City of Oakland Decides to Sell its Half of Coliseum Site to Athletics

John Hickey

The Oakland Athletics are closer than ever to becoming sole owners of the Oakland-Alameda County Coliseum site.

Even though the A’s are on a trajectory to leave the Coliseum in favor of a new stadium at Howard Terminal near Jack London Square, the organization has wanted to take over the site hosting the Coliseum and Arena and to develop it.

Already the team is half-owner of the site, having purchased Alameda County’s portion in December.

On Thursday night, according to the San Francisco Chronicle, the Oakland City Council, meeting in a closed session, debated the concept of selling its half, decided it was a good idea and opted to move forward.

After a near-unanimous vote of approval, the Council’s staff has been instructed begin negotiations to sell the city’s half of the 155-acre area located at 66 Ave. and Interstate-880. It was reported that there was one Council member who abstained.

This is something of an about-face, and the reversal may be traced directly to the city’s financial picture going forward after the shutdown caused by the COVID-19 coronavirus pandemic.

“For me it is about looking at how things have changed when it comes to money,” Oakland City Councilman Noel Gallo told the Chronicle before the meeting began.

“After the coronavirus shutdown, we are looking at a very, very serious budget deficit, and they are saying it could cost us $6 million just to maintain the site,” Gallo said. “We don’t have that kind of money. This way we can get some badly needed help.”

The A’s brought the Alameda County share for about $85 million, and expectations are that the City of Oakland would get about the same from the A’s and majority owner John Fisher.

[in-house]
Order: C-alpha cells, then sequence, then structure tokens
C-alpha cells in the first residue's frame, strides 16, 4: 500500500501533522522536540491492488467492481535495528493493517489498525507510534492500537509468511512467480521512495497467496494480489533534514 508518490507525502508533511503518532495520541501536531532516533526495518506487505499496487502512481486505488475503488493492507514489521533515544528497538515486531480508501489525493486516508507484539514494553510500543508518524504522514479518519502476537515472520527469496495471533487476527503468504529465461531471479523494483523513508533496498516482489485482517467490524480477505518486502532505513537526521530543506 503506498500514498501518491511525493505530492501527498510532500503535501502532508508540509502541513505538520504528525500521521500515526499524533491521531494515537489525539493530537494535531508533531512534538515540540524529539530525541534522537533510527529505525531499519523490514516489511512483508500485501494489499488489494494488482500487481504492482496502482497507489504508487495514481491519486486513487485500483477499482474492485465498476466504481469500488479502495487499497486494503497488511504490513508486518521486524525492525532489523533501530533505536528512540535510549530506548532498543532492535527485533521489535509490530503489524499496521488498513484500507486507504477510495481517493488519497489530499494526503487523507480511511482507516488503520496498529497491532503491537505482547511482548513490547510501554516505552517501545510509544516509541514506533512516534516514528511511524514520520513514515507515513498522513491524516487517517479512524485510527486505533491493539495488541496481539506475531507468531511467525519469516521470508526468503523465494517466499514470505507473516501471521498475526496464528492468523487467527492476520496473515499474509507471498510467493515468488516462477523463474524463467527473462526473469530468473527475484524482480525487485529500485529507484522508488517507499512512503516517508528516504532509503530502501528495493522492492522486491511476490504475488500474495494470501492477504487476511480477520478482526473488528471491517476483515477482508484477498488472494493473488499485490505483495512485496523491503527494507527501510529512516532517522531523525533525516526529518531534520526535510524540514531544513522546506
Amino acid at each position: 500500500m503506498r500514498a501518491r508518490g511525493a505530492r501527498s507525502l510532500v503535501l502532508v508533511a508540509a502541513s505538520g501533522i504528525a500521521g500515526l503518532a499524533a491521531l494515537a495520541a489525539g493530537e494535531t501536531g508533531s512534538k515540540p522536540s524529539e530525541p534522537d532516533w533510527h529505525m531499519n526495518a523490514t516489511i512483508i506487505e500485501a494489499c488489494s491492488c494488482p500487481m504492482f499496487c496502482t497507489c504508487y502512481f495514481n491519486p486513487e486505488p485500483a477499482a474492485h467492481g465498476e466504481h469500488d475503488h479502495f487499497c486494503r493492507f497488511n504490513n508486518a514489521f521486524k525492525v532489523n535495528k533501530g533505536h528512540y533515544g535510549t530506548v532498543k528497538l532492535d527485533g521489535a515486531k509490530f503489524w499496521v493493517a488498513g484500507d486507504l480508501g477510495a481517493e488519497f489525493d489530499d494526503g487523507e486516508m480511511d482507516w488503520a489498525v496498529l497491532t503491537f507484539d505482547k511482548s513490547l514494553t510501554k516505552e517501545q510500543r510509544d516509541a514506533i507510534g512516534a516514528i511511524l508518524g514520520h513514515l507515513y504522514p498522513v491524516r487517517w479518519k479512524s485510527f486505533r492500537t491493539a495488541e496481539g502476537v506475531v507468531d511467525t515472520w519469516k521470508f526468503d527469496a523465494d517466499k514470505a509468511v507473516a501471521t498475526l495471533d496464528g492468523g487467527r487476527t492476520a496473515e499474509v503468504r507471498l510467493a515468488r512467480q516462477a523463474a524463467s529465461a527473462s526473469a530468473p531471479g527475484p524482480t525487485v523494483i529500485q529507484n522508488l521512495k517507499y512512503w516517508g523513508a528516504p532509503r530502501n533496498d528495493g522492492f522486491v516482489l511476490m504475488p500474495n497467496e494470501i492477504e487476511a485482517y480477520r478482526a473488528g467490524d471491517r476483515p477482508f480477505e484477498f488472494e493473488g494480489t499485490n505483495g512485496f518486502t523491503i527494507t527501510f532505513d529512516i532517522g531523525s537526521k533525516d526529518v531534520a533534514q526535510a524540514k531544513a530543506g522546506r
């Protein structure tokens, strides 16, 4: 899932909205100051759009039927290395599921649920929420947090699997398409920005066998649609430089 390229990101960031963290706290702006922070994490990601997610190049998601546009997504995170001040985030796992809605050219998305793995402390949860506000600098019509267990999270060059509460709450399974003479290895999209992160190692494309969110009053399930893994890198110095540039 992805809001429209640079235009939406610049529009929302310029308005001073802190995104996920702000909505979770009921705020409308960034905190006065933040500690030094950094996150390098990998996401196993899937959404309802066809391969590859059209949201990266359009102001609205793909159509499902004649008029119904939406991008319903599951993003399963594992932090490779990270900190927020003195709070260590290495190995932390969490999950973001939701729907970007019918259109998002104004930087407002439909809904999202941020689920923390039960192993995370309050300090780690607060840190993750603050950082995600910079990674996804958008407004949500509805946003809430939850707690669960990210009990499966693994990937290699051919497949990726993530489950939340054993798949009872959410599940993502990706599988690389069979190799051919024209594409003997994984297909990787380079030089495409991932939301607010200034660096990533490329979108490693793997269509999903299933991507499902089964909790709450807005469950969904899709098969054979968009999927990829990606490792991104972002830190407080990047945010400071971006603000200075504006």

It was just last October that the City sued the A’s in an attempt to block Alameda County from selling its share. The suit didn’t have a long shelf life, being withdrawn at the urging of Major League Baseball.

And it’s just possible that the A’s may have a more practical use for the site. Because of the pandemic, the club’s ability to borrow the money needed to go ahead with the Howard Terminal site may have been strained.

Add to that the fact that there is no easy car or public transportation access to the site just north of Jack London Square and the fact that there are legal challenges to the new site, and it may simply become more practical for the club to build a new stadium in the north parking lot at the Coliseum complex. BART and train services both are immediately adjacent, and I-880 offers a pair of exits to the Coliseum area.

If not and the Howard Terminal site goes forward, the A’s have hopes of creating a shopping, cultural and residential area on the 155 acres. The Coliseum itself would be razed, although the baseball diamond would become a large park. There would be new housing, office buildings, shops and restaurants. The Arena, which saw the Golden State Warriors move out after last season, would be developed into an events center.

Follow Athletics insider John Hickey on Twitter: @JHickey3

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